electricity generation

Pulled from THE WILL

The federal government of Nigeria has reduced electricity tariff by over 50% with just days to the presidential elections, which is expected to be keenly contested between the incumbent President Goodluck Jonathan and main challenger, General Muhammadu Buhari of the All Progressives Congress (APC).

Announcing the new tariff Tuesday, the Chairman/CEO of the Nigerian Electricity Regulatory Commission (NERC), Dr. Sam Amadi, said the approval followed complaints against the increase in tariff of different consumer classes by industrial and commercial consumers under the Manufacturers Association of Nigeria (MAN).

Electricity tariff shot through the roof because power distribution companies were passing on collection losses to consumers, NERC said after a review.

Amadi added that NERC invited the CEOs of power distribution companies for talks following the complaints.

“The Commission also invited the Chief executive Officers of the distribution companies to the hearing to respond to the case of the consumer groups. Furthermore, the Commission reviewed the technical and financial assumption of MYTO 2.1. The review shows that the major underlying cause of the skyrocketing increase in the tariff is the huge Aggregate Technical, Commercial and Collection (ATC&C) losses, which are passed through to consumers. In some DISCOs ATC&C losses increased tariff by as much as 80-103%.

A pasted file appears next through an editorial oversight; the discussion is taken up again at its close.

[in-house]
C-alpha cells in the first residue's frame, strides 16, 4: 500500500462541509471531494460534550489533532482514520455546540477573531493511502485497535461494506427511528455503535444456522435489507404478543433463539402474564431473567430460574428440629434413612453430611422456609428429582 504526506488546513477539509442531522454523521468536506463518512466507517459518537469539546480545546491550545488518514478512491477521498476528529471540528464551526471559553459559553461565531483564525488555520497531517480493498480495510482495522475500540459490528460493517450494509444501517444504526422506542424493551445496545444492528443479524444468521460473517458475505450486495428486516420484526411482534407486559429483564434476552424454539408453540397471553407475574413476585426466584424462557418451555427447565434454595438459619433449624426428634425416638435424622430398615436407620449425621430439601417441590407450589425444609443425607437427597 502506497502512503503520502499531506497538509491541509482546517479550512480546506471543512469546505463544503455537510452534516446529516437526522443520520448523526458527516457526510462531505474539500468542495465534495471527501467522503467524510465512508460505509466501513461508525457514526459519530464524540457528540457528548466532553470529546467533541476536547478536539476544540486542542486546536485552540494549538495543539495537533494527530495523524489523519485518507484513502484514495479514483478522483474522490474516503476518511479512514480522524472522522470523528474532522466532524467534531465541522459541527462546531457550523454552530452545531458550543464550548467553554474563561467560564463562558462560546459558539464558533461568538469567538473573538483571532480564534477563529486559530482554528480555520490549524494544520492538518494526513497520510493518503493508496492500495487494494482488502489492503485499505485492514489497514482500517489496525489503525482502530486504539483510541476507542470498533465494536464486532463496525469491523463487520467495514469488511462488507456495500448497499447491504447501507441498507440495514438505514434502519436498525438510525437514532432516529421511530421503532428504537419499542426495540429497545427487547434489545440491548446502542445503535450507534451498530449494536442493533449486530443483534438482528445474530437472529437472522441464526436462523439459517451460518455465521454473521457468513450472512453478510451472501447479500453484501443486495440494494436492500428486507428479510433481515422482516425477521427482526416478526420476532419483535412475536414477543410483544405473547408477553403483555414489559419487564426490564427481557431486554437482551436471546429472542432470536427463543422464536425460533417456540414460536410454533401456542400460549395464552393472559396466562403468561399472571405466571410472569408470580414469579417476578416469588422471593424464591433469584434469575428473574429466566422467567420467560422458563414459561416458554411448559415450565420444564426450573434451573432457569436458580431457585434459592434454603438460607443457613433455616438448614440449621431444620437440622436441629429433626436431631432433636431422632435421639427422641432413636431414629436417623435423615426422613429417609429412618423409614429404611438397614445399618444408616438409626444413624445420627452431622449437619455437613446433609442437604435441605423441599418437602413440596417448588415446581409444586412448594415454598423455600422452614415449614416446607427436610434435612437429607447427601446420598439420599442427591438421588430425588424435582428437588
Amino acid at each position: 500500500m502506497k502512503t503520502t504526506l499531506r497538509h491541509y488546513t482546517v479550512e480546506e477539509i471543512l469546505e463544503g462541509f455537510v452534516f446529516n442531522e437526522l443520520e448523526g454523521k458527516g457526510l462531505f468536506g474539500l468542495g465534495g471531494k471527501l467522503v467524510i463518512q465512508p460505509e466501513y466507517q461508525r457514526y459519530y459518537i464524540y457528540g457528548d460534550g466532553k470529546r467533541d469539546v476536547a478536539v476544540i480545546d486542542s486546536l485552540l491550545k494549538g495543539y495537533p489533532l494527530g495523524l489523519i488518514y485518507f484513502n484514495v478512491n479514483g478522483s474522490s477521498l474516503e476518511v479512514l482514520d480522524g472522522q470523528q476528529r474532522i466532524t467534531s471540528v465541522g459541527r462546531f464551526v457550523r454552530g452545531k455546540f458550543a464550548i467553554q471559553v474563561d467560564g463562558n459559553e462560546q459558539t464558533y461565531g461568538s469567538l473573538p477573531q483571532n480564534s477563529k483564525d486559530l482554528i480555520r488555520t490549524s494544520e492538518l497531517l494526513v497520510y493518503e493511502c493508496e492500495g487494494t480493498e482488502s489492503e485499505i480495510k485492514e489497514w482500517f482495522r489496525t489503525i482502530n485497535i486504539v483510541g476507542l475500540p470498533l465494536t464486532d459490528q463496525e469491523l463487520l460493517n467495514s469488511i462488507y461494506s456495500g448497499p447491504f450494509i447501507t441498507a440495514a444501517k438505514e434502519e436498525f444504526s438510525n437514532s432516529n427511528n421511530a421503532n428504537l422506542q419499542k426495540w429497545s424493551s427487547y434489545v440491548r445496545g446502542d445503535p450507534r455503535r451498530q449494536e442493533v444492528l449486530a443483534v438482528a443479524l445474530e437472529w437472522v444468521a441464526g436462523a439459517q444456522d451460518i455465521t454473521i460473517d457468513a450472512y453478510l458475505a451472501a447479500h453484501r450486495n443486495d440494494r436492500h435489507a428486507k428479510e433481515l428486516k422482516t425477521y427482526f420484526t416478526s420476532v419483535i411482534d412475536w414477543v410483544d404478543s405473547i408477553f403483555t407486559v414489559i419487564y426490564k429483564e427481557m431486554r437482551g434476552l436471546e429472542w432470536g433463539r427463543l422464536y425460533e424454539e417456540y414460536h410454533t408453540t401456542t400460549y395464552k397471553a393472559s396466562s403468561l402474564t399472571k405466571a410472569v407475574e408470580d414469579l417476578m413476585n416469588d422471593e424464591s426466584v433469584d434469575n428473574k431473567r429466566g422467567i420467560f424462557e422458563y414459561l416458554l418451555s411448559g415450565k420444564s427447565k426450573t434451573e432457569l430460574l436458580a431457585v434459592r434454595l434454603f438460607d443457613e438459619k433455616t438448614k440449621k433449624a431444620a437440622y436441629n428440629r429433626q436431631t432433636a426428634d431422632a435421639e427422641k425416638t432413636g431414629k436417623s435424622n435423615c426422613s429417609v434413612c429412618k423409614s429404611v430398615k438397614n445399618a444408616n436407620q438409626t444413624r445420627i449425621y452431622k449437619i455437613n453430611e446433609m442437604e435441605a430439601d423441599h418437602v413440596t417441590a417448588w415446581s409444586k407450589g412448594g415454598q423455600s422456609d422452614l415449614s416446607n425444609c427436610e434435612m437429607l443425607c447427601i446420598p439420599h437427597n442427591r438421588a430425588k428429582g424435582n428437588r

“… It is the responsibility of the DISCOs to collect their revenue from their customers. Failure to do so should not be a penalty to customers who pay their bills. It is clear that removing the collection losses will lead to lower tariffs for consumers. The removal of collection losses from customer tariff has reduced tariff by more than 50 percent in some places. Please note that the reduction does not affect the CBN facility and its repayment.

“Therefore, On Monday, March 9, 2015 the Nigerian Electricity Regulatory Commission (NERC) issued a new order to the effect that henceforth collection loss, which is defined as the ‘amount billed but not collected’, will not be automatically passed on to consumers of electricity. Consequently, the collection loss for all DISCOs is set at zero. It is now the responsibility of DISCOs to convince the regulator of any exceptional circumstances for such loss to be passed to the consumers,” Amadi said in a statement.

The NERC CEO further said, “This new order now amends the MYTO 2.1 and has reduced the tariff to be paid by all class of consumers. In the review MYTO 2.1 the Commission followed due process and the regulatory principles. The EPSR commits the Commission to ensuring full recovery of prudent costs for efficient operators. The Commission is obligated to make sure that only prudent and efficient costs are passed to consumers. The principle is to ensure that the distribution company operates efficiently and provide quality and affordable services to consumers.

“NERC remains committed to the principle of cost- reflective pricing and to the development of an efficient and financially viable electricity market. These are important to support the investment that is needed to ensure the electricity supply industry meets the needs of the Nigerian economy. The decision to review tariff is completely compatible with the terms of the privatization and has been reviewed with the Bureau for Public Enterprises (BPE). NERC and BPE are working together to advocate for series of fiscal policies that will foster easier access to investible capital to further increase capacity and enhance reliability in the sector.”


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